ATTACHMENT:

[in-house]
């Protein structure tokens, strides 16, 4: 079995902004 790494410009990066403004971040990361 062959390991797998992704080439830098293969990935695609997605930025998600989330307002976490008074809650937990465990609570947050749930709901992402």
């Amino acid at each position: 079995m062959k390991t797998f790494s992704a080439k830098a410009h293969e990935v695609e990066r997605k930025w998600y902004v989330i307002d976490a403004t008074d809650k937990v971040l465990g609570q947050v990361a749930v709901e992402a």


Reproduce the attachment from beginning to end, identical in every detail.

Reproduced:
[in-house]
């Protein structure tokens, strides 16, 4: 079995902004 790494410009990066403004971040990361 062959390991797998992704080439830098293969990935695609997605930025998600989330307002976490008074809650937990465990609570947050749930709901992402």
């Amino acid at each position: 079995m062959k390991t797998f790494s992704a080439k830098a410009h293969e990935v695609e990066r997605k930025w998600y902004v989330i307002d976490a403004t008074d809650k937990v971040l465990g609570q947050v990361a749930v709901e992402a």